"Richard, is it you?" said the little boy, as the young figure came round the settle in the darkening twilight.
"Yes. How do you feel now, Carloman; are you better?"
"No better, thanks, dear Richard;" and the little wasted fingers were put into his.
"Has the pain come again?"
"No; I have been lying still, musing; Richard, I shall never be better."
"Oh, do not say so! You will, indeed you will, when spring comes."
"I feel as if I should die," said the little boy; "I think I shall. But do not grieve, Richard. I do not feel much afraid. You said it was happier there than here, and I know it now."
"Where my blessed father is," said Richard, thoughtfully. "But oh, Carloman, you are so young to die!"
"I do not want to live. This is a fighting, hard world, full of cruel people; and it is peace there. You are strong and brave, and will make them better; but I am weak and fearful—I could only sigh and grieve."
"Oh, Carloman! Carloman! I cannot spare you. I love you like my own brother. You must not die—you must live to see your father and mother again!"
"Commend me to them," said Carloman. "I am going to my Father in heaven. I am glad I am here, Richard; I never was so happy before. I should have been afraid indeed to die, if Father Lucas had not taught me how my sins are pardoned. Now, I think the Saints and Angels are waiting for me."
He spoke feebly, and his last words faltered into sleep. He slept on; and when supper was brought, and the lamps were lighted, Fru Astrida thought the little face looked unusually pale and waxen; but he did not awake. At night, they carried him to his bed, and he was roused into a half conscious state, moaning at being disturbed. Fru Astrida would not leave him, and Father Lucas shared her watch.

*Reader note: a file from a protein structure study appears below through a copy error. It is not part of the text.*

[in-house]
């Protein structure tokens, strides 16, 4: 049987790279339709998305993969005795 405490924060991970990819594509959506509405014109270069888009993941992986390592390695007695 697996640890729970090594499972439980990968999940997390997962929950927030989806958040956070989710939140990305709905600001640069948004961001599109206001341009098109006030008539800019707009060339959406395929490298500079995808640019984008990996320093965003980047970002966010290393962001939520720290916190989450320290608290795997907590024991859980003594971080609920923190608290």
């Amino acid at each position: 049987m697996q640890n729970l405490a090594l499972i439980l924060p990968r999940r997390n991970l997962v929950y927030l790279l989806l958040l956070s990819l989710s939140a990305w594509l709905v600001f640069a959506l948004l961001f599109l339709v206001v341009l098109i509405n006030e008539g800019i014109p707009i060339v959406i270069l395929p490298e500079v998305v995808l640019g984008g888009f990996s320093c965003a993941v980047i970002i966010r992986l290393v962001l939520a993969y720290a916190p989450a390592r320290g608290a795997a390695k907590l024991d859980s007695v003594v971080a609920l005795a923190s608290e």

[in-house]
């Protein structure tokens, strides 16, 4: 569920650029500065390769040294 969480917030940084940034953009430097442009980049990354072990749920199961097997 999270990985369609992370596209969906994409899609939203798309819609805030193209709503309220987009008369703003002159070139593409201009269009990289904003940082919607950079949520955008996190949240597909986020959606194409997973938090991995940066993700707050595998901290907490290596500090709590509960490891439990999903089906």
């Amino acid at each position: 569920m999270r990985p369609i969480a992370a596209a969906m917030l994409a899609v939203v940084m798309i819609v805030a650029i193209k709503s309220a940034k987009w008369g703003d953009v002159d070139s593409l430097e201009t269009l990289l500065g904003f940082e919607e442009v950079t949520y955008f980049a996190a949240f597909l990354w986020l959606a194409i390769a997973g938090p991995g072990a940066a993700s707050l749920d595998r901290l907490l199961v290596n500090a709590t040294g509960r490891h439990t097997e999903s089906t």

At midnight, all were wakened by the slow notes, falling one by one on the ear, of the solemn passing-bell, calling them to waken, that their prayers might speed a soul on its way. Richard and Lothaire were soon at the bedside. Carloman lay still asleep, his hands folded on his breast, but his breath came in long gasps. Father Lucas was praying over him, and candles were placed on each side of the bed. All was still, the boys not daring to speak or move. There came a longer breath—then they heard no more. He was, indeed, gone to a happier home—a truer royalty than ever had been his on earth.
Then the boys' grief burst out. Lothaire screamed for his mother, and sobbed out that he should die too—he must go home. Richard stood by the bed, large silent tears rolling down his cheeks, and his chest heaving with suppressed sobs.
Fru Astrida led them from the room, back to their beds. Lothaire soon cried himself to sleep. Richard lay awake, sorrowful, and in deep thought; while that scene in St. Mary's, at Rouen, returned before his eyes, and though it had passed nearly two years ago, its meaning and its teaching had sunk deep into his mind, and now stood before him more completely.
"Where shall I go, when I come to die, if I have not returned good for evil?" And a resolution was taken in the mind of the little Duke.
Morning came, and brought back the sense that his gentle little companion was gone from him; and Richard wept again, as if he could not be consoled, as he beheld the screened couch where the patient smile would never again greet him. He now knew that he had loved Carloman all the more for his weakness and helplessness; but his grief was not like Lothaire's, for with the Prince's was still joined a selfish fear: his cry was still, that he should die too, if not set free, and violent weeping really made him heavy and ill.
The little corpse, embalmed and lapped in lead, was to be sent back to France, that it might rest with its forefathers in the city of Rheims; and Lothaire seemed to feel this as an additional stroke of desertion. He was almost beside himself with despair, imploring every one, in turn, to send him home, though he well knew they were unable to do so.